With time running out to use the Portland Expo as a temporary shelter, city leaders met with community groups Wednesday to work on getting hundreds of recently arrived asylum seekers into homes.

Efforts also are moving forward to launch a temporary homestay program for the migrant families who flowed into the city in recent weeks. More than 100 local families have so far inquired about hosting people who are now sleeping on cots in the Expo.

The basketball arena is sheltering 200 to 250 asylum seekers, the city said in an update for the news media Wednesday. A total of 350 migrants have arrived in the city since June 9, although some have found other places to stay or moved on to other destinations. However, the Expo can’t be used after Aug. 15 because events are planned there, including preparations required for the Maine Red Claws basketball season, the statement says.

City Manager Jon Jennings and city employees met Wednesday with immigrant community leaders to discuss housing options.

The asylum seekers fleeing civil unrest and violence in their home countries arrived in Portland through the southern U.S. border after a treacherous journey through Central America and Mexico. The asylum seekers are predominantly from the Democratic Republic of the  Congo and Angola.

Portland already has a community of immigrants from those two countries, and the migrants chose to come to the city to resettle and pursue their asylum cases in immigration courts. Asylum seekers are not permitted to work until at least six months after filing applications, leaving many to temporarily rely on public assistance.


“Our focus right now is on making sure we can successfully transition these folks into available housing opportunities, as we have always done with past asylum-seeker arrivals. I’m thankful for the support we’ve received from Maine Housing and others who have offered up rental units. The city simply cannot do this all on our own given our resources,” Jennings said in a statement.

Papy Bongibo, president of the Congolese Community of Maine, was at the meeting and said he’s thankful the city is moving forward with “efforts to assist these asylum seekers and make sure we’re all on the same page in terms of how we can help transition them out of the Expo so they can begin establishing their lives here in Maine.”

The city says it isn’t able to house all of the migrants at its overflow shelters.

“The city is working with a need to find housing for at least 150 people by the August deadline as its previous overflow operations at the Salvation Army and Warming Center can only accommodate 110 people,” Jennings said in the statement. “City staff is working hard with Maine Housing and other community partners to locate available housing options so that people do not have to return to the former overflow operations.”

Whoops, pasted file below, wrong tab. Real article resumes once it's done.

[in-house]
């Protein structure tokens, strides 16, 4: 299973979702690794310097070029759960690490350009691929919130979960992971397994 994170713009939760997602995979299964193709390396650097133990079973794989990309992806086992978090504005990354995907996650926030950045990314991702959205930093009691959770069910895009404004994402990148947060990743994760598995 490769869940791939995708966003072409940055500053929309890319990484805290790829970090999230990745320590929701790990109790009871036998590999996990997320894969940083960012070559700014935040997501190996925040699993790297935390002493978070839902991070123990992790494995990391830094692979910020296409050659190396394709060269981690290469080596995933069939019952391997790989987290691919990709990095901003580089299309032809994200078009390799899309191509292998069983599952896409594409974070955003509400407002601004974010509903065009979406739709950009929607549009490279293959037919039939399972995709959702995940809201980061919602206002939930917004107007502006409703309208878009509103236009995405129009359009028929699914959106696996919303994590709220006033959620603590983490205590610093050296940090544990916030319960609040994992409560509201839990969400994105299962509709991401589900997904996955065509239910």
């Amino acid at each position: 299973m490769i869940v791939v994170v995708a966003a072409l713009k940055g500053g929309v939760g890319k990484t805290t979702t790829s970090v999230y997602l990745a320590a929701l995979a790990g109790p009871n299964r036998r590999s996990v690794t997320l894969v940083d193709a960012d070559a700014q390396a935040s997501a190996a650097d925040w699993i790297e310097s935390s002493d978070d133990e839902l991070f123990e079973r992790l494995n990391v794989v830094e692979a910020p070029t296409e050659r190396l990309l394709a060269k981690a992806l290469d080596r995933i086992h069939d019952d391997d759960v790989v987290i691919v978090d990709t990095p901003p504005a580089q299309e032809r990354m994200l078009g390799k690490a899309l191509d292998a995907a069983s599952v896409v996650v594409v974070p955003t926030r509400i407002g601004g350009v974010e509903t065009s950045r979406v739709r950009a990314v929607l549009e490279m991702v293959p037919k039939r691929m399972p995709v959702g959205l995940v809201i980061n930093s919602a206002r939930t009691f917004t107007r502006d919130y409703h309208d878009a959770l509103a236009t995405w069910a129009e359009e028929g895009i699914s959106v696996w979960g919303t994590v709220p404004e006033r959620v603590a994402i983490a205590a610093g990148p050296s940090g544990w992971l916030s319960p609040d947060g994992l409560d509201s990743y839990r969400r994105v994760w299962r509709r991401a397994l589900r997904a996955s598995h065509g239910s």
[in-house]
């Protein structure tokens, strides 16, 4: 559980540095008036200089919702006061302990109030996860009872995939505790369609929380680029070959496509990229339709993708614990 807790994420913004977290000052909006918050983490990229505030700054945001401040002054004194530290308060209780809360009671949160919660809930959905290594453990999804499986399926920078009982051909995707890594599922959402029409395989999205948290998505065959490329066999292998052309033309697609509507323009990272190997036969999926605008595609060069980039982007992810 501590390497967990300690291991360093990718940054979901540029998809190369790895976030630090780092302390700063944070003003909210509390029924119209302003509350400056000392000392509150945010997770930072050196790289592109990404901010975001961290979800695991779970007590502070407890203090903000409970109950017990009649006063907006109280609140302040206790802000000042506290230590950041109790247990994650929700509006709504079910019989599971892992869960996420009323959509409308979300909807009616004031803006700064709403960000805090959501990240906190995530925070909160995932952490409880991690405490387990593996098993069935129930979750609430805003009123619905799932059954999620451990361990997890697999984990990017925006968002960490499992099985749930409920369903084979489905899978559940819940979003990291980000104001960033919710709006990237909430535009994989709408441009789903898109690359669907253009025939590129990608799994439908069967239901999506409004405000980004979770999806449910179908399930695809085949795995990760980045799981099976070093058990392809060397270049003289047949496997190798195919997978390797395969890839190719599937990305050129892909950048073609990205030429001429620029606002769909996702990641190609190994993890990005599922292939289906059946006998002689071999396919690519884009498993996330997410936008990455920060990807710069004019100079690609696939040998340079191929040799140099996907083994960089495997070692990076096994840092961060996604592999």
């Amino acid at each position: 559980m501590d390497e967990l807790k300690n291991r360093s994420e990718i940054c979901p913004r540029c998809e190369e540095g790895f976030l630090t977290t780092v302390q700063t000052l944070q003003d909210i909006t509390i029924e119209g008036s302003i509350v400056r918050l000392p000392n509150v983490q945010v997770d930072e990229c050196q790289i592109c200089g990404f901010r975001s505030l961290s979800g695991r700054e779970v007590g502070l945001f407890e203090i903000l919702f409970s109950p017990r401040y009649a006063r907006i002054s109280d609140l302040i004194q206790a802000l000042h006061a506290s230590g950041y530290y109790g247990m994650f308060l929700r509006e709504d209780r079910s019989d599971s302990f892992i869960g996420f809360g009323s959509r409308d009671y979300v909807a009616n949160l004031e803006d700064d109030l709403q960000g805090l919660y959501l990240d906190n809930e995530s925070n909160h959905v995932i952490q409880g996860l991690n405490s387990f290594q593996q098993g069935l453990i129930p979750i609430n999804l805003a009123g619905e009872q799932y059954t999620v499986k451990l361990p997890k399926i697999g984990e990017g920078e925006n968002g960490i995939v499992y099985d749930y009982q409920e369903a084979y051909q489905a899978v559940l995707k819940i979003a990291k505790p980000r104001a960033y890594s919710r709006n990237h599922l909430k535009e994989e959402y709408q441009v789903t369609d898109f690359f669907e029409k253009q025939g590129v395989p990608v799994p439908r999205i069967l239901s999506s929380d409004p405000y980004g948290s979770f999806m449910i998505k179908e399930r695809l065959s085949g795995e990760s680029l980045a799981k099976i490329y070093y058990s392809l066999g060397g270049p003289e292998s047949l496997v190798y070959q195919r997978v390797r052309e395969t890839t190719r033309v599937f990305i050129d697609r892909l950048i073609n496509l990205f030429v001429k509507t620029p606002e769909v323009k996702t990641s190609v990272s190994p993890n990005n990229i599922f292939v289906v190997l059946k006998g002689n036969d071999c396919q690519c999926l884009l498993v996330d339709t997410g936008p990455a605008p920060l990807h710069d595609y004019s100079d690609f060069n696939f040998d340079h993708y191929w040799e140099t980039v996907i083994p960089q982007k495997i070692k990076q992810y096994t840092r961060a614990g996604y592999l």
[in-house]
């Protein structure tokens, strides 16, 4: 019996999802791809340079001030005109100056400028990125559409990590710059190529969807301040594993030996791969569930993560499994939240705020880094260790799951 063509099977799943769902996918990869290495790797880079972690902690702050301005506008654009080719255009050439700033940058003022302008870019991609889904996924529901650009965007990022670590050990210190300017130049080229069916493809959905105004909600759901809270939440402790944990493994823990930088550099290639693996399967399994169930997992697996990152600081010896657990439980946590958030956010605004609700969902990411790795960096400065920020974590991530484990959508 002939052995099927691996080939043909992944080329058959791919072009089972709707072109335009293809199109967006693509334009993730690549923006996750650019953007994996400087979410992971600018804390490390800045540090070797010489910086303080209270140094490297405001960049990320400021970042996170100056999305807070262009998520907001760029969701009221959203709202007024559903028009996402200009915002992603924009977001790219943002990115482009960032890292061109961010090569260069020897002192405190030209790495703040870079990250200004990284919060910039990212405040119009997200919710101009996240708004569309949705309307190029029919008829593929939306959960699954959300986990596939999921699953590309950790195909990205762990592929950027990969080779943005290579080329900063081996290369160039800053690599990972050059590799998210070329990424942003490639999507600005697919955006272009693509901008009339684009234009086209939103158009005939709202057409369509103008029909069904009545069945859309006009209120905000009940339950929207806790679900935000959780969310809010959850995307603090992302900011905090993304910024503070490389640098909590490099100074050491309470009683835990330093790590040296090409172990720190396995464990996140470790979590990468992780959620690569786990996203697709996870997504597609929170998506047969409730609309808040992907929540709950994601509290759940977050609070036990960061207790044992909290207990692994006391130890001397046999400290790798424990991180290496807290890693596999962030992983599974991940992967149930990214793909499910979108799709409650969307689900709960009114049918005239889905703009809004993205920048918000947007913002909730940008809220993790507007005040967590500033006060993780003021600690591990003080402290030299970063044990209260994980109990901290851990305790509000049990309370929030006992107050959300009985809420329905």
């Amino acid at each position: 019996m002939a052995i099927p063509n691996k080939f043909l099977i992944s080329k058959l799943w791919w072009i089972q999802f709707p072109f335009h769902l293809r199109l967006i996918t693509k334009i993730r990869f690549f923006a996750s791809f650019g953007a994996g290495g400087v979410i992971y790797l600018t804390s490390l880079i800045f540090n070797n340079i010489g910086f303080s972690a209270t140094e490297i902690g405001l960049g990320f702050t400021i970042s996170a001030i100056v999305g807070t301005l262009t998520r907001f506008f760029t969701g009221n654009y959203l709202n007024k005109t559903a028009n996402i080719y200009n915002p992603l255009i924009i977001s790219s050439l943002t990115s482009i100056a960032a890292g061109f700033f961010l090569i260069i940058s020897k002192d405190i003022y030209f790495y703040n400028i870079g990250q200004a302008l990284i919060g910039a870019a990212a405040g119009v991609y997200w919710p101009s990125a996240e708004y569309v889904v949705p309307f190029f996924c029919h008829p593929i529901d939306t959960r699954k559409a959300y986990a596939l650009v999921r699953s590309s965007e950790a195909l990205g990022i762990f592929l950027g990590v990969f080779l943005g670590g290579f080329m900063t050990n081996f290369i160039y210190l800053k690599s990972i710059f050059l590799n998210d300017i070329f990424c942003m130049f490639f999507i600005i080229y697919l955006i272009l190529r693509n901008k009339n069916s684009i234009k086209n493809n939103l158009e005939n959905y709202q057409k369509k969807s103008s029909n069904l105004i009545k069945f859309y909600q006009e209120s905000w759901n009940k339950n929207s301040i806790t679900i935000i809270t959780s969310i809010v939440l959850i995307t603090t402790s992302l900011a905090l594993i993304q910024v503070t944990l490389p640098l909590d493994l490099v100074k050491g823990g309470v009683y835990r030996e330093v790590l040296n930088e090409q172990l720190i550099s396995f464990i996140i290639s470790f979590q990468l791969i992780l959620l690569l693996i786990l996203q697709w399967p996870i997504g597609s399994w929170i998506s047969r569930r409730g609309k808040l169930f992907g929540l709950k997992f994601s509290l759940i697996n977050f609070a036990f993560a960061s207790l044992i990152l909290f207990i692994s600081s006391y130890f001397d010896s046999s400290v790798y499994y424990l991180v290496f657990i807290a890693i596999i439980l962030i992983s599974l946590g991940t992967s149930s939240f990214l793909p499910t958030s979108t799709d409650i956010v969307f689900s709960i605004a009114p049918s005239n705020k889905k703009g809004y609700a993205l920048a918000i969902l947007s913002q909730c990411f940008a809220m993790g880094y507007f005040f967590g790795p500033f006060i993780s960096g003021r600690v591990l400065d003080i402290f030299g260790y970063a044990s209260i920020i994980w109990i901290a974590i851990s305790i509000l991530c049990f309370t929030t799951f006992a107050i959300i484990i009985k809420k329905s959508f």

The other overflow shelter options would be available only for overnight use, and families would have to leave during the day.

Kristina Egan, executive director of Greater Portland Council of Governments, said she is “cautiously optimistic” that a host family program the group is launching, along with efforts by others, will be able to take in most or all of the families sheltered at the Expo.


“We’ve barely publicized this program, and already more than 100 families have inquired about becoming host families,” Egan said. “Clearly, there’s a lot of interest in helping.”

Those interested in becoming a host family can email hosthomes@gpcog.org, and more details on the effort will be made public next week.

The host family plan by the Greater Portland Council of Governments and a separate effort by the Yarmouth Compassionate Housing Coalition should work to avoid a situation where families have nowhere to go when the Expo is no longer available, said Tom Bell, GPCOG spokesman.

Bell said the council is working on a website that will be launched next week, host families will undergo a background check, and members of the immigrant community will help match asylum seekers with families. Families that have a French-speaking family member will be in high demand, he said, as most of the asylum seekers speak French. The Portland-based Council on International Education Exchange is also helping with the logistics of getting the program running, Bell said.

“We don’t have a choice. We have to make this work,” Bell said. “Mainers are proving to be generous.”

Seven families have moved into rental units in the midcoast, the city’s statement said.


Related Headlines

Comments are not available on this story.